Accidents May Happen: Fifty Inventions Discovered By Mistake
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From Wheaties to telephones, microwave ovens to yo-yos, here are the inspiring and often funny stories of 50 mistakes and misunderstandings that helped bring about life as we know it. With hilarious cartoons and wacky facts, this fascinating compendium illustrates the adage "If you don't learn from your mistakes, there's no sense making them."
BREAD An old superstition says that if bread does not rise in the oven, the Devil is hiding inside. Centuries ago cooks began cutting a cross on top of their loaves to force the Devil out and help the bread rise. The person who “invented” bread was probably less worried about the Devil and more worried about losing his head. Legend says that about 2600 B.C. an Egyptian slave was making flour-and-water cakes for his master. One evening he fell asleep and the fire went out before the cakes
(not in the oven), and the heat cooks the food. There is a legend behind the use of microwaves for cooking. Percy Le Baron Spencer was employed by the Raytheon Company during World War II. One day in 1942 he was working with magnatrons, which produce microwaves. When he pulled a candy bar from his pocket, it was a melted mess. Although Spencer was working on scientific experiments, not trying to invent a new way of cooking, he realized that it was the microwaves that had melted the candy.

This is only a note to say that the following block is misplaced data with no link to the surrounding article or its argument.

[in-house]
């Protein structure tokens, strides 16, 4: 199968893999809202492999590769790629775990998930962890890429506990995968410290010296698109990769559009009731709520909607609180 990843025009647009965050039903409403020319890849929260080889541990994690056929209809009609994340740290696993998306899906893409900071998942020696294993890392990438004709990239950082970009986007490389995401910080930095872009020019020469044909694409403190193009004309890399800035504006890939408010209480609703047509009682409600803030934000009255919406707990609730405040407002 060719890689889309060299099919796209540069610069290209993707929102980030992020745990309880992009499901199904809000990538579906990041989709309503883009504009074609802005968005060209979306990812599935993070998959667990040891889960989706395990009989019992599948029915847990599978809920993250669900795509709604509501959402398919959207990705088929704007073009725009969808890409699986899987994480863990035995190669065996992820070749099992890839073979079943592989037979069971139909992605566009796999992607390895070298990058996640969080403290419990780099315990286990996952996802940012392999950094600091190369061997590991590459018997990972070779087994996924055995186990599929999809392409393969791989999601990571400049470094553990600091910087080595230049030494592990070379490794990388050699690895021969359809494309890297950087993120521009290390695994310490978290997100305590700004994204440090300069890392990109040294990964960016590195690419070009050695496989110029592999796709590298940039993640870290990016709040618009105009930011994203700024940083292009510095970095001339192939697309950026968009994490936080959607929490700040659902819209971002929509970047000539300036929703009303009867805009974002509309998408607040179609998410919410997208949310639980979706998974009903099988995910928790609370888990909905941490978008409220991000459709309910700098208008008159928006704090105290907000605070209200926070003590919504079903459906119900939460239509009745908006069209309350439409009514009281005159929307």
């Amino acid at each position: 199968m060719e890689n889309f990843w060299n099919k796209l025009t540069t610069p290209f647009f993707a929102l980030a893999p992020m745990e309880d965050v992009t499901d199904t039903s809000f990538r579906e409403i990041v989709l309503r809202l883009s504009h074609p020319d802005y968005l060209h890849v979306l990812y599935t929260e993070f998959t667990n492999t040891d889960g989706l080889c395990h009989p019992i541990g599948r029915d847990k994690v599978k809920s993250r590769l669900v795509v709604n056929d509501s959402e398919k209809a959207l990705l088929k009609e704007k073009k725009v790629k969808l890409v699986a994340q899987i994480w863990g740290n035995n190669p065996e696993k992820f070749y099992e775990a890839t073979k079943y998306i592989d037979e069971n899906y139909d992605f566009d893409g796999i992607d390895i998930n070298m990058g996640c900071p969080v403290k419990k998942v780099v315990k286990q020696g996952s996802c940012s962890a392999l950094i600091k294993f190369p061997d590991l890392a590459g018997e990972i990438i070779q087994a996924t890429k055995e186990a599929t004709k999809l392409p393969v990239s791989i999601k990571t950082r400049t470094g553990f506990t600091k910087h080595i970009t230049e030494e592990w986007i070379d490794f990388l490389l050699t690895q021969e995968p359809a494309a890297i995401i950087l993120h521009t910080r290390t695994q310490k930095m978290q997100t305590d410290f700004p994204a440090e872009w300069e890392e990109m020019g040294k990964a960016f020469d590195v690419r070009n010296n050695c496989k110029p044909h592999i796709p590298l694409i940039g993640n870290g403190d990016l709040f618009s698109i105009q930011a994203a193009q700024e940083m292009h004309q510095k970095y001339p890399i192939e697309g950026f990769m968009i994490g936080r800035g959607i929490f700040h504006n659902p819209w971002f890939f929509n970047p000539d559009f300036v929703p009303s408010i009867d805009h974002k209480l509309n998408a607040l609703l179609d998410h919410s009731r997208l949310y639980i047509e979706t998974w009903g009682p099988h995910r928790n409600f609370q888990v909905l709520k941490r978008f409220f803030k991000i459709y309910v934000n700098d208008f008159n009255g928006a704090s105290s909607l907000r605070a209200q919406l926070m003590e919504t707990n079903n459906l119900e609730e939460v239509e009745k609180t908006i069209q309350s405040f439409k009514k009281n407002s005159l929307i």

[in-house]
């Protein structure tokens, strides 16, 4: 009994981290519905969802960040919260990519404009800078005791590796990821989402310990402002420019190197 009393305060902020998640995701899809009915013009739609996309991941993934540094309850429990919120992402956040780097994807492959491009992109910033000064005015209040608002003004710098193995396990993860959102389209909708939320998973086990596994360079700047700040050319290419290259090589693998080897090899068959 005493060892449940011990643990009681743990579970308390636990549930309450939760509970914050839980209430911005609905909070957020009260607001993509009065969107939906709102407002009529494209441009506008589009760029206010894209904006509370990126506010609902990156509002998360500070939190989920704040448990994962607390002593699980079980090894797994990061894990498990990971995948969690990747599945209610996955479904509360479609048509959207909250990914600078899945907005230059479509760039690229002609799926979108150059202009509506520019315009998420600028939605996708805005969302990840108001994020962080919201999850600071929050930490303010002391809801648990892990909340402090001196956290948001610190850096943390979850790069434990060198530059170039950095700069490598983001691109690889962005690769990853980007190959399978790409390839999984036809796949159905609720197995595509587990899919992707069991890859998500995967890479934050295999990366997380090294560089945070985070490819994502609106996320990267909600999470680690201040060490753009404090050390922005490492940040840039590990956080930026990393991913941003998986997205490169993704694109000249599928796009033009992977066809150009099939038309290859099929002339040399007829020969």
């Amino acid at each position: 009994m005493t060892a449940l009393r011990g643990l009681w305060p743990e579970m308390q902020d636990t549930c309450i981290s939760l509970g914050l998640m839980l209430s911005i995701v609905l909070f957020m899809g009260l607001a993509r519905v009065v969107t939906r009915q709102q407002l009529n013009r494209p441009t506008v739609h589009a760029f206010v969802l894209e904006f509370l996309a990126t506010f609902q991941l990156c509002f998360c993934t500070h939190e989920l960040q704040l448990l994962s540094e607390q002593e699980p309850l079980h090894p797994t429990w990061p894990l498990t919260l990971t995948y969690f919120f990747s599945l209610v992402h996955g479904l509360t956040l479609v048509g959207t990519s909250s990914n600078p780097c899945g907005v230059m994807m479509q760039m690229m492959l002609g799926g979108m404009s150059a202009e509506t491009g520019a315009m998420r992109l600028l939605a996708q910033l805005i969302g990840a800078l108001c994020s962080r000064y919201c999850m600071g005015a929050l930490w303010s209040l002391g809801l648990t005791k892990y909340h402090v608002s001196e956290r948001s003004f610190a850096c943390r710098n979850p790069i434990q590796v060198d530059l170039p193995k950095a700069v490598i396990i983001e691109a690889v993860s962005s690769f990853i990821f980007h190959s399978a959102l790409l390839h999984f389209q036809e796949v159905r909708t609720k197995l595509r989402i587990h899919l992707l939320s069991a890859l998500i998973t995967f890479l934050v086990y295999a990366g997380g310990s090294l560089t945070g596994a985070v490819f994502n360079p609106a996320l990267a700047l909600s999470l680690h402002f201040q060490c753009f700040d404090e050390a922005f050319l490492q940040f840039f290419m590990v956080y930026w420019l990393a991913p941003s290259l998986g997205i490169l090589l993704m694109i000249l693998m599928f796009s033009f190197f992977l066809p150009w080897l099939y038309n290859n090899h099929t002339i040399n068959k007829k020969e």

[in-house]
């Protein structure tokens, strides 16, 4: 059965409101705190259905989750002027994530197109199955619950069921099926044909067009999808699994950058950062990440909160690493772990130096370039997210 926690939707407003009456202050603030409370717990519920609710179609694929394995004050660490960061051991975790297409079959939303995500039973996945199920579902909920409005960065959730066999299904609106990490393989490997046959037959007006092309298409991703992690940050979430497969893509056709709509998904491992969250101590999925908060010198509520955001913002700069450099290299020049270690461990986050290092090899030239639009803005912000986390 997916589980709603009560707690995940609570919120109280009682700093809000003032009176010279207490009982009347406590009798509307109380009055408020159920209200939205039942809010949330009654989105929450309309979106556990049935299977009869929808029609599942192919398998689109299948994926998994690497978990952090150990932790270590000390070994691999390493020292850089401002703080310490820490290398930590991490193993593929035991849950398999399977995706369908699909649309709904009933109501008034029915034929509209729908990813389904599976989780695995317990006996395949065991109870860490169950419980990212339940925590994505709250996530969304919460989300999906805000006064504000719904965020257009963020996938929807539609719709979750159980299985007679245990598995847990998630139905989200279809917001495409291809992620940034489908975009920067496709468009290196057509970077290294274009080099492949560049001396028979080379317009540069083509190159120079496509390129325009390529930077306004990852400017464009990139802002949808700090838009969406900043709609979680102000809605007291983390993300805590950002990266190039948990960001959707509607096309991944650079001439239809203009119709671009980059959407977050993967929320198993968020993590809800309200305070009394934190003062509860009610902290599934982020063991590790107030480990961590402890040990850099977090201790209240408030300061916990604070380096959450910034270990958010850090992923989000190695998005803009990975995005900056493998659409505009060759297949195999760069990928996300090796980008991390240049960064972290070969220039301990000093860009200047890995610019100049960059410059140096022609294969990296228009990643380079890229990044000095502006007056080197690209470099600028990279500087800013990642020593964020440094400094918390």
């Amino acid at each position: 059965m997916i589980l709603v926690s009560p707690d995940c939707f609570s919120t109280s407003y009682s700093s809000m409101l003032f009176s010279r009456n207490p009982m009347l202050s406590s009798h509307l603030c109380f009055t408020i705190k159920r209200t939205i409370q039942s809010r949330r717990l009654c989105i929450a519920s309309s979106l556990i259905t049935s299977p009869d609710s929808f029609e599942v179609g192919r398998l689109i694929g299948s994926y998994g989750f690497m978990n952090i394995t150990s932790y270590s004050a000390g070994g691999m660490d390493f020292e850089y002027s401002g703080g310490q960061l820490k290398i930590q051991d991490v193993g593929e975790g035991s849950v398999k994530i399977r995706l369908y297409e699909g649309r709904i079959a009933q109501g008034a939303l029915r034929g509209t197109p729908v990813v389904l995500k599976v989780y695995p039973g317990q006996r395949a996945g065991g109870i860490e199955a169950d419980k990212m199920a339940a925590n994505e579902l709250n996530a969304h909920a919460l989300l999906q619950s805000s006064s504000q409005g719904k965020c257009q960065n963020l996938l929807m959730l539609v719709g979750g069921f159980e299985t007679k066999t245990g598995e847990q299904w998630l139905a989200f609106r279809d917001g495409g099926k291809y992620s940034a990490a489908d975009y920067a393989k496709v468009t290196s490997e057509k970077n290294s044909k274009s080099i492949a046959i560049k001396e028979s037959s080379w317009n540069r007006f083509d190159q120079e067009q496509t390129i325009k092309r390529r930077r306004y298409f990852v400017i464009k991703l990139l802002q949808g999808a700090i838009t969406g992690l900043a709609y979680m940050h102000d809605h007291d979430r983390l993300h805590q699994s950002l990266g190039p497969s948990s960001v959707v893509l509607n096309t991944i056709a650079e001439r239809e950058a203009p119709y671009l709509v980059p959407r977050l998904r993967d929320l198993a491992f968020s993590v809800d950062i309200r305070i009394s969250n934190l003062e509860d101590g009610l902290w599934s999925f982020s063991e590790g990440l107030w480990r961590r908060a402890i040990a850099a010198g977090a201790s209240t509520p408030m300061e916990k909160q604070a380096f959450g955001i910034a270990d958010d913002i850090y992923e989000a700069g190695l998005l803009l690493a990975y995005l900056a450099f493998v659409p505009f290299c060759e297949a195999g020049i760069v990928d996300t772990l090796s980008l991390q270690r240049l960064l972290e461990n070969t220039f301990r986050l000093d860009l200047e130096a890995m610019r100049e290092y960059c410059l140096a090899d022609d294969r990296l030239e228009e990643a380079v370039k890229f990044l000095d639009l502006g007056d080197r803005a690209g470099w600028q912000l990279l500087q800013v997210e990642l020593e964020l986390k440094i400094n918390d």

is 100 pounds, gravity is pulling that person’s body toward the center of the earth with 100 pounds of force. Each planet has a different gravity force. A person who weighs 100 pounds on Earth would weigh 16 pounds on the moon, 38 pounds on the planet Mercury, 265 pounds on Jupiter, 39 pounds on Mars, 25 pounds out in space 4,000 miles from Earth, and 1 pound out in space 36,000 miles from Earth. PHOTOGRAPHY Museums have no photographs of Christopher Columbus, George Washington, Benjamin
of chemistry at the University of Basel in Switzerland. One day in 1846 he was experimenting with some chemicals in his wife’s kitchen when he broke a flask. The flask contained nitric and sulfuric acids. The chemicals spilled all over the floor. Schönbein couldn’t find a mop, so he grabbed his wife’s cotton apron to wipe up the mess. He then hung it in front of the hot stove to dry. When it got dry enough, it went poof! The apron flared up and disappeared. Schönbein had accidentally invented
growers could pick all their grapes, the heat shriveled them on the vine. The grapes were lost. One grower took the dried grape crop to a grocer in San Francisco. The grocer’s customers discovered that raisins made a delicious treat, and the “new” accidental raisins grew into a major industry in California. Today almost all the raisins eaten in the United States are grown within thirty miles of Fresno, California. California produces a third of the world’s raisins. Raisins are high in iron,